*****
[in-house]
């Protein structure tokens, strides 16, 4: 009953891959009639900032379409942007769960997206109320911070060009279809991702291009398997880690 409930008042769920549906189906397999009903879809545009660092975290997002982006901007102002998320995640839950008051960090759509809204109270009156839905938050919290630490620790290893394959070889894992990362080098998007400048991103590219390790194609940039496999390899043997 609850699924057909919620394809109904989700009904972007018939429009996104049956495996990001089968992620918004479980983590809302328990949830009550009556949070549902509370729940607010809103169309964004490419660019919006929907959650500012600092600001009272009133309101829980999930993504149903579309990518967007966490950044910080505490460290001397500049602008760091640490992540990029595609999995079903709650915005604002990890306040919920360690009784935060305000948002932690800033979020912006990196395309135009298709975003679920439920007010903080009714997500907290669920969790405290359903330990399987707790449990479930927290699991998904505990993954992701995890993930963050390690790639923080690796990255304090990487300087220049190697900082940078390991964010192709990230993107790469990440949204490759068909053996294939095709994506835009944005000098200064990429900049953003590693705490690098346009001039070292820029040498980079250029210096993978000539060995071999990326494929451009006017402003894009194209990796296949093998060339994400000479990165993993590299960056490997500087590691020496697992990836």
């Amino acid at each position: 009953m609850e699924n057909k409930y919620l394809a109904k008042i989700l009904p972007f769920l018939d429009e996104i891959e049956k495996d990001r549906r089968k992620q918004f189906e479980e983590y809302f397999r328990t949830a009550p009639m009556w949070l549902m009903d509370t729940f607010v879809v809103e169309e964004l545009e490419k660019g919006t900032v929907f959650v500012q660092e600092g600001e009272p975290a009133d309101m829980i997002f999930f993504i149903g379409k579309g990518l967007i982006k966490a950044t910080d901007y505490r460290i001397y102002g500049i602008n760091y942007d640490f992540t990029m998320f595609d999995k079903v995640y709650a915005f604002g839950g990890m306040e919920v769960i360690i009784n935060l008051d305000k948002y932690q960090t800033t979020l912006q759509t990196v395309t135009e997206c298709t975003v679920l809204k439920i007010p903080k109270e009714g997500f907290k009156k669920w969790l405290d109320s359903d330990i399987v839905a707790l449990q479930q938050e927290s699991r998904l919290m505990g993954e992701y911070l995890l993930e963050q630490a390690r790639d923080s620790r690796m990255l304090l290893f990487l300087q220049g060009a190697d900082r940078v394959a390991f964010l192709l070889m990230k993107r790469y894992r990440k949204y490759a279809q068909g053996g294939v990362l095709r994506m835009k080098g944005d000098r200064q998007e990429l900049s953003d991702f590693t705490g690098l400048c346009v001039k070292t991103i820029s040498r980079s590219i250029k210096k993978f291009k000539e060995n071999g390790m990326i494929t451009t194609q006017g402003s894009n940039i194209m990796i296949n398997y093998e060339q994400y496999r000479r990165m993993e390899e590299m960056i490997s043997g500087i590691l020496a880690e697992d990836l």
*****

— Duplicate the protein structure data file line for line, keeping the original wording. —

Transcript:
[in-house]
């Protein structure tokens, strides 16, 4: 009953891959009639900032379409942007769960997206109320911070060009279809991702291009398997880690 409930008042769920549906189906397999009903879809545009660092975290997002982006901007102002998320995640839950008051960090759509809204109270009156839905938050919290630490620790290893394959070889894992990362080098998007400048991103590219390790194609940039496999390899043997 609850699924057909919620394809109904989700009904972007018939429009996104049956495996990001089968992620918004479980983590809302328990949830009550009556949070549902509370729940607010809103169309964004490419660019919006929907959650500012600092600001009272009133309101829980999930993504149903579309990518967007966490950044910080505490460290001397500049602008760091640490992540990029595609999995079903709650915005604002990890306040919920360690009784935060305000948002932690800033979020912006990196395309135009298709975003679920439920007010903080009714997500907290669920969790405290359903330990399987707790449990479930927290699991998904505990993954992701995890993930963050390690790639923080690796990255304090990487300087220049190697900082940078390991964010192709990230993107790469990440949204490759068909053996294939095709994506835009944005000098200064990429900049953003590693705490690098346009001039070292820029040498980079250029210096993978000539060995071999990326494929451009006017402003894009194209990796296949093998060339994400000479990165993993590299960056490997500087590691020496697992990836």
């Amino acid at each position: 009953m609850e699924n057909k409930y919620l394809a109904k008042i989700l009904p972007f769920l018939d429009e996104i891959e049956k495996d990001r549906r089968k992620q918004f189906e479980e983590y809302f397999r328990t949830a009550p009639m009556w949070l549902m009903d509370t729940f607010v879809v809103e169309e964004l545009e490419k660019g919006t900032v929907f959650v500012q660092e600092g600001e009272p975290a009133d309101m829980i997002f999930f993504i149903g379409k579309g990518l967007i982006k966490a950044t910080d901007y505490r460290i001397y102002g500049i602008n760091y942007d640490f992540t990029m998320f595609d999995k079903v995640y709650a915005f604002g839950g990890m306040e919920v769960i360690i009784n935060l008051d305000k948002y932690q960090t800033t979020l912006q759509t990196v395309t135009e997206c298709t975003v679920l809204k439920i007010p903080k109270e009714g997500f907290k009156k669920w969790l405290d109320s359903d330990i399987v839905a707790l449990q479930q938050e927290s699991r998904l919290m505990g993954e992701y911070l995890l993930e963050q630490a390690r790639d923080s620790r690796m990255l304090l290893f990487l300087q220049g060009a190697d900082r940078v394959a390991f964010l192709l070889m990230k993107r790469y894992r990440k949204y490759a279809q068909g053996g294939v990362l095709r994506m835009k080098g944005d000098r200064q998007e990429l900049s953003d991702f590693t705490g690098l400048c346009v001039k070292t991103i820029s040498r980079s590219i250029k210096k993978f291009k000539e060995n071999g390790m990326i494929t451009t194609q006017g402003s894009n940039i194209m990796i296949n398997y093998e060339q994400y496999r000479r990165m993993e390899e590299m960056i490997s043997g500087i590691l020496a880690e697992d990836l």